Energetically, these three blends all do the same thing. They regulate the qi and harmonize the shen/mind, thereby being effective, regardless of whether the person's mind tends more toward anxiety or to depression. The diffusion should be low-level, but can be ongoing. The scent can be so soft as to be actually imperceptible and therefore guaranteed inoffensive to anyone on a conscious level. The best way to diffuse the scent in a waiting area is in a diffuser with a built-in heat source such as a small bulb or tea light. Four to eight drops of the blend should be placed in the receptacle that holds the warm water. This can be topped up from time to time with more oil and water as evaporation occurs.
Note that by "lavender" in the above-mentioned formulas, I mean specifically Lavandula angustifolia, not any other species or hybrid. The bottle should have this full botanical name printed on the label, otherwise the chances are that this would not be a genuine essential oil, but rather a mix of synthetic chemicals or a composition of cheap lavender species highlighted with synthetics.
On acupoints prior to needling. Essential oils can be applied directly to the points before needle insertion to enhance their action. The technique of applying oils alongside acupuncture goes back quite some time to an unknown French acupuncturist who was also familiar with the properties of essential oils. So far, I have not been able to find out his name or the particular technique he used. However, after hitting on this idea myself (quite independently) more than 20 years ago, I have developed a specific protocol that meets the following requirements: safety, control and efficacy. The basic idea is to perform the oil application first and the needling second in order to make them two separate procedures.
Place two to four drops of an essential oil or oil blend onto the end of a Q-tip and apply directly onto the skin over the point. Holding the Q-tip for a while over the point will make the oil(s) seep down through the skin to the area of the point, which will energetically activate it (I will discuss exactly how it does this in a future article). The point can be held for anywhere between one and 20 minutes, after which, needling can proceed as usual. Before or even instead of needling, the oil application could be followed with application of a tiger-warmer or moxa-warmer device to enhance oil absorption, which is especially useful in cold and deficiency conditions.
The oil or blend will directly affect the acupoint in a way that is synergistic with the needling, assuming that the oil selection is appropriate. The key here, of course, is to select the oil, or combination of oils, that has a specific affinity for certain points and meridians. Knowledge in this area is currently still in the relatively early stages of development and experimentation. Empirically, however, some practitioners have found good point-oil combinations that seem to enhance either the physiological or psychological actions of the points. The result is clear changes in the pulse and especially the shen of the complexion and the eyes.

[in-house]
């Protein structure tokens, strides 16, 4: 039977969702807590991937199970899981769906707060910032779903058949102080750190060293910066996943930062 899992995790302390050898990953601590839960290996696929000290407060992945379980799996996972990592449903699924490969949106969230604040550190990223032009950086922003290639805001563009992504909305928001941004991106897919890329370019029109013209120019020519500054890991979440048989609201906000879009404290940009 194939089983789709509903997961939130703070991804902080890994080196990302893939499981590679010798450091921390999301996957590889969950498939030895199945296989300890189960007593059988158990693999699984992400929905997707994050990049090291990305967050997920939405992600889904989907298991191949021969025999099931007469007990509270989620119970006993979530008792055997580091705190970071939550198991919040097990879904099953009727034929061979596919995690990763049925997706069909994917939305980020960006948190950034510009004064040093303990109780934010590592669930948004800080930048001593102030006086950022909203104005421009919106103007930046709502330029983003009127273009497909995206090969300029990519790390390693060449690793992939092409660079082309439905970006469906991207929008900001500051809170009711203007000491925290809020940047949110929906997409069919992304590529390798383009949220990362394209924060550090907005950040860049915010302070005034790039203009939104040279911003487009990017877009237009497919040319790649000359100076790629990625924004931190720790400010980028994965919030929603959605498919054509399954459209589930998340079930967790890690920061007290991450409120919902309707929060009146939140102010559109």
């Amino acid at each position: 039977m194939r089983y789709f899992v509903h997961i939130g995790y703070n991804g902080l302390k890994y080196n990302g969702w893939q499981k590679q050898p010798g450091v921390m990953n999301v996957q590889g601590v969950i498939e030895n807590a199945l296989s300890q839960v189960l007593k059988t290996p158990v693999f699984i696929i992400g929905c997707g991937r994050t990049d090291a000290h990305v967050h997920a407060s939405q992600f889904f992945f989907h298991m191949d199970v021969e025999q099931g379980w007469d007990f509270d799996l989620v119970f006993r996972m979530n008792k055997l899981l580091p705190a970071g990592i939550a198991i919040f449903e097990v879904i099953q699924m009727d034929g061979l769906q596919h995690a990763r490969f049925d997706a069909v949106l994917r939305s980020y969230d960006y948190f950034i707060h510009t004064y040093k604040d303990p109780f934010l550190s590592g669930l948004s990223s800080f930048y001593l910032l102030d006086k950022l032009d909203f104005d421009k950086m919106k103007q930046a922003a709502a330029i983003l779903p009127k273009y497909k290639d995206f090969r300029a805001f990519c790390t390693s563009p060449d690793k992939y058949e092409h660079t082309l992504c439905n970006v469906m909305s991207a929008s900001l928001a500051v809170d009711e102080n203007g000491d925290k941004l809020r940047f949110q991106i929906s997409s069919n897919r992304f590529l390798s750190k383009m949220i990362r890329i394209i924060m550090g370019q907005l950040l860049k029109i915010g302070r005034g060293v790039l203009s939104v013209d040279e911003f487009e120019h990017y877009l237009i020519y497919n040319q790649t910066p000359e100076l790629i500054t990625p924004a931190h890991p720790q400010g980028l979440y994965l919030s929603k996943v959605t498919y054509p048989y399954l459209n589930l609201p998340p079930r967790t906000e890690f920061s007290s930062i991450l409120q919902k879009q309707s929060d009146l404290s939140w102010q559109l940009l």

Every point has a number of different oils that could enhance one or more of its actions. For instance, if we wanted to treat someone coming down with an external wind invasion, and the main points selected were LI4 and Lu7, we would choose an oil with the same action, such as eucalyptus. We could even apply rosemary on LI4 and eucalyptus on Lu7 to somewhat refine our selection, because rosemary has a greater affinity for the LI channel, whereas eucalyptus's actions are all about the Lung.
If we were treating someone for general qi stagnation and decided to use the Four Gates, we could use qi-regulating oils such as spearmint, bergamot and mandarin. Of these three, spearmint would be the most appropriate for LI4, while either of the other two oils would be extremely compatible with Liv3. Again, this is based solely on knowing the actions and indications of both the oils and the points, and matching them as closely as possible. Alternatively, we could make a blend of spearmint and one of the other two oils and use them on all four points.
Conversely, taking the example of a single oil such as rosemary; once we know its actions and indications in Chinese medicine terms, we could potentially find it useful for a number of different points, including Sp6 (to move blood and qi in the lower warmer), CV17 (to tonify lung qi), Lu9 (to warm the lung and expel phlegm) and Bl37 (to dispel wind-damp-cold obstruction).
A final note. As can be gleaned from my comments about the proper lavender oil to choose, not all available oils are equal. The stores are flooded with essential oils that come straight from the perfume and food-flavoring industries, which virtually monopolize the global market and whose aim is to produce standardized fragrances (by chemical means if necessary), rather than therapeutic agents. These types of oils are not appropriate for therapeutic use for many reasons. Good-quality essential oil is a crucial component in the equation between accurate oil selection and therapeutic efficacy. A future article will present some guidelines and criteria to help us identify oils with therapeutic potency.
Peter Holmes researches, writes and lectures extensively on the clinical uses of essential oils and herbal medicines. He is author of The Energetic of Western Herbs: Treatment Strategies Integrating Western & Oriental Herbal Medicine, Jade Remedie: A Chinese Herbal Reference for the West and The TCM Materia Medica Clinical Reference & Study Guide. He is also author of Clinical Aromatherapy: Essential Oil Profiles, and coauthor of the forthcoming Principles and Practice of Aromatherapy.